Instead, the district is focused on bringing decent internet to school facilities, said Charles Thacker, the district’s executive director of technology. Thacker is also working on a bigger vision: He wants wireless hotspots installed throughout the city, not just at the schools. That will take money, new infrastructure and a level of cooperation between the town, county and private industry that other cities have managed, but that has eluded Farmington so far. (Farmington ranked last in a survey of American cities that measured high-speed internet use in 2013.)

Until better wireless access comes to Farmington, students will continue to improvise. Charity Roy, a ninth grader whose family doesn’t have broadband, will carefully leave open the website windows she thinks she will need before she leaves school each day. Teachers will continue to give Zechariah Ancira Buckway, a seventh grader, more time on assignments because they know his family doesn’t have internet access at home.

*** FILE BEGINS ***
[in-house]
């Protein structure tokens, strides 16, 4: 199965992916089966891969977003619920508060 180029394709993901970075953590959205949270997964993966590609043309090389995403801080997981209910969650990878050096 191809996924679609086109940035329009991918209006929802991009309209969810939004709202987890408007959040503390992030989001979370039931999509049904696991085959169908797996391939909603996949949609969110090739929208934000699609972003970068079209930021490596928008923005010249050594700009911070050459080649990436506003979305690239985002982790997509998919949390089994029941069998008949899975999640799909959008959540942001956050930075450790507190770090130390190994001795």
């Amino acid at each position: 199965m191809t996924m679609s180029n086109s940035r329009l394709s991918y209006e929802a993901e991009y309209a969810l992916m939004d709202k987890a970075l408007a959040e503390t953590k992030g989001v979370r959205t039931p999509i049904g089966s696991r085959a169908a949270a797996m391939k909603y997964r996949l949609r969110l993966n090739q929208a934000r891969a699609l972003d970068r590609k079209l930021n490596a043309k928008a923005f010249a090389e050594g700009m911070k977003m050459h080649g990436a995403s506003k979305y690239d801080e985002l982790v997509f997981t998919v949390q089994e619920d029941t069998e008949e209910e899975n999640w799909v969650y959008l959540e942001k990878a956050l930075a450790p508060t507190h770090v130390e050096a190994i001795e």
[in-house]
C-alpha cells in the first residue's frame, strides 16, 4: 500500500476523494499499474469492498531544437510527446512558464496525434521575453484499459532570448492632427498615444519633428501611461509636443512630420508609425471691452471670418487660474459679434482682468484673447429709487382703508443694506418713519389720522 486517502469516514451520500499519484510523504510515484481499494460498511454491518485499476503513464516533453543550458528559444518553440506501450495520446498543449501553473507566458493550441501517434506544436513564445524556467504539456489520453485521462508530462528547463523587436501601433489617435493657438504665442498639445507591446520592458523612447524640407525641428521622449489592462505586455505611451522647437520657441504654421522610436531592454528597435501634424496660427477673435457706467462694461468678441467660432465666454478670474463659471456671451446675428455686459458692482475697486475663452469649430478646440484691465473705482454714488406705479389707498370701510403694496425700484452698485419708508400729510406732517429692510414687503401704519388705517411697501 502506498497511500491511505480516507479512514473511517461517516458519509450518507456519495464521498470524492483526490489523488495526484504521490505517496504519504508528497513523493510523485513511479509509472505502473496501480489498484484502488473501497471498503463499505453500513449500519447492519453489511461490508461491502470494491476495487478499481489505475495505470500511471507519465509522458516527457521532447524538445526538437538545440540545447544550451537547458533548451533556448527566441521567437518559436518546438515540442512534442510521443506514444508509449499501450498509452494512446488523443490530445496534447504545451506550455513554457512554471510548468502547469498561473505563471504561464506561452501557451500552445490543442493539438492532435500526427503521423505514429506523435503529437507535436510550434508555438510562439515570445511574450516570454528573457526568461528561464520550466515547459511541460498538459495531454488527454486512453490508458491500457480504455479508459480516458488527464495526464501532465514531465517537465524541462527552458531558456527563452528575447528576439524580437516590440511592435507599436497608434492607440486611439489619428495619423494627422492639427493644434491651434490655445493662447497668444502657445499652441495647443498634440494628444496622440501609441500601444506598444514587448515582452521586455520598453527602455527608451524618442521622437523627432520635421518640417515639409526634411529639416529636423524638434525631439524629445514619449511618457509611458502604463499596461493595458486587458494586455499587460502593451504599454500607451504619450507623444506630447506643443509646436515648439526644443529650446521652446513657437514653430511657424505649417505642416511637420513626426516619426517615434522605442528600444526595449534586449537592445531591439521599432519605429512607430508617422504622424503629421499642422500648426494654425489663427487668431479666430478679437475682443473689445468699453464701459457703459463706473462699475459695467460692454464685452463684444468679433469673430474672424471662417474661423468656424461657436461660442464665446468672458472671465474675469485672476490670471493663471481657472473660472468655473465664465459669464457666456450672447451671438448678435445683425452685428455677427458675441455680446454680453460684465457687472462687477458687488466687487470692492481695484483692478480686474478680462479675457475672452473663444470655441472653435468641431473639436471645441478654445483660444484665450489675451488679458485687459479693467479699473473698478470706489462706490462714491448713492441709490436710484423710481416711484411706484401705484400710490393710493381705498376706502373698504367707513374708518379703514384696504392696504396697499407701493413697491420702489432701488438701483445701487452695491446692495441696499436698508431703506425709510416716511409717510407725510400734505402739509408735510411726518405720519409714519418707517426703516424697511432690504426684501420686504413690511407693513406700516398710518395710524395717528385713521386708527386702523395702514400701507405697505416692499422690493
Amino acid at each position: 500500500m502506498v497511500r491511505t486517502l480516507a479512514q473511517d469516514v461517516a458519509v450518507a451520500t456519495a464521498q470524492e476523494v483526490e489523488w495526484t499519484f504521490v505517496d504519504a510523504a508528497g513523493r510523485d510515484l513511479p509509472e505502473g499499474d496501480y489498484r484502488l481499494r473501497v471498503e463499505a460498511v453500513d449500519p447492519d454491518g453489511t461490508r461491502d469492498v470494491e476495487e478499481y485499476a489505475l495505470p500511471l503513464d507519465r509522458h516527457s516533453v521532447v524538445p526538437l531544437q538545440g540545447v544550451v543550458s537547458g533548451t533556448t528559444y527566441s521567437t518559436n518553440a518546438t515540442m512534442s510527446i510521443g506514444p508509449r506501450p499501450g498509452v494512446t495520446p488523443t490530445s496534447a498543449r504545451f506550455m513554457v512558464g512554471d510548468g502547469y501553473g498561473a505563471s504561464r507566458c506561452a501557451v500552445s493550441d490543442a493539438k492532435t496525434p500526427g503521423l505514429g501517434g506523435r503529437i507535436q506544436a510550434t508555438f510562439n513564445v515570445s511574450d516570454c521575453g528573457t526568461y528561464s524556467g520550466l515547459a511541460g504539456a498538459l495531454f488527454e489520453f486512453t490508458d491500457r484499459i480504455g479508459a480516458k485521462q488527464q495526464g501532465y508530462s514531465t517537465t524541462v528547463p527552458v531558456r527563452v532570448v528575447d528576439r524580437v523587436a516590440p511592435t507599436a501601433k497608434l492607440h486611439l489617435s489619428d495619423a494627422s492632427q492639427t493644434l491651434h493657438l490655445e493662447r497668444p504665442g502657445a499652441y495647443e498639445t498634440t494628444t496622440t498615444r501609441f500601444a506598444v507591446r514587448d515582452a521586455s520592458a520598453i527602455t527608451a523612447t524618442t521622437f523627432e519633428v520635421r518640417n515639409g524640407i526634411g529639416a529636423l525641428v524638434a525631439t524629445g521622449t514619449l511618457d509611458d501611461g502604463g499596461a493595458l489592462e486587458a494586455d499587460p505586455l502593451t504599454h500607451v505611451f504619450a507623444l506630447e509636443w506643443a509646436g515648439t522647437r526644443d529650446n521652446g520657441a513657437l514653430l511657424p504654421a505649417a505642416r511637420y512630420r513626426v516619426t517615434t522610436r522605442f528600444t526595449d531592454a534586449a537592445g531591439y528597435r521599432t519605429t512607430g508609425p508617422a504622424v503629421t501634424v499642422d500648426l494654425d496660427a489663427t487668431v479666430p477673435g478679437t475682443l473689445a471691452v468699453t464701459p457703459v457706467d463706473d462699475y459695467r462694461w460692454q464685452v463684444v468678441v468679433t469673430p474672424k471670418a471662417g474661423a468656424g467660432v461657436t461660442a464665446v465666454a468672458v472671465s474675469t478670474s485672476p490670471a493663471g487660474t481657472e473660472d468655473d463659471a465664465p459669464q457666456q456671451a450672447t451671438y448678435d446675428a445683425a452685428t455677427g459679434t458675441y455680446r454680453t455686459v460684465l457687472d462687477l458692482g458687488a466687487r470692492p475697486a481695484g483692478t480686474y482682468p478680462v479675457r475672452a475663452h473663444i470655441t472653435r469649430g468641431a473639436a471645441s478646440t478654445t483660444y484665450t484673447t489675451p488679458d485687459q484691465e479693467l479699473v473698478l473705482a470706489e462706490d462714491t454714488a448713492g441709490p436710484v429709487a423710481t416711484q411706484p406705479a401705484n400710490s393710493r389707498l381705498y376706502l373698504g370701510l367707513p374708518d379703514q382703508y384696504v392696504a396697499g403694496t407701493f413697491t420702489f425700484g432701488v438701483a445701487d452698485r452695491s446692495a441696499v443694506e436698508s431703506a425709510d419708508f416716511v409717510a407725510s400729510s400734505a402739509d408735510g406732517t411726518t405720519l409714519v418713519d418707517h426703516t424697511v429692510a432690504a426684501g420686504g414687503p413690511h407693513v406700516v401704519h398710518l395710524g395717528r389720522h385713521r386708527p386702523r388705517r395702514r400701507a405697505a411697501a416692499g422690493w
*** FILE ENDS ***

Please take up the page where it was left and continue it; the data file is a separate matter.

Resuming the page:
And Aaliyah Juanico will hop from McDonald’s to the library when she can. She’ll continue spending afternoons at the Farmington Boys and Girls Club, where she waits until her parents get off work, and where the internet is plentiful — and free.

This story is part of the "Small towns, big change" project through the Solutions Journalism Network.

This story is part of the "Small towns, big change" project through the Solutions Journalism Network.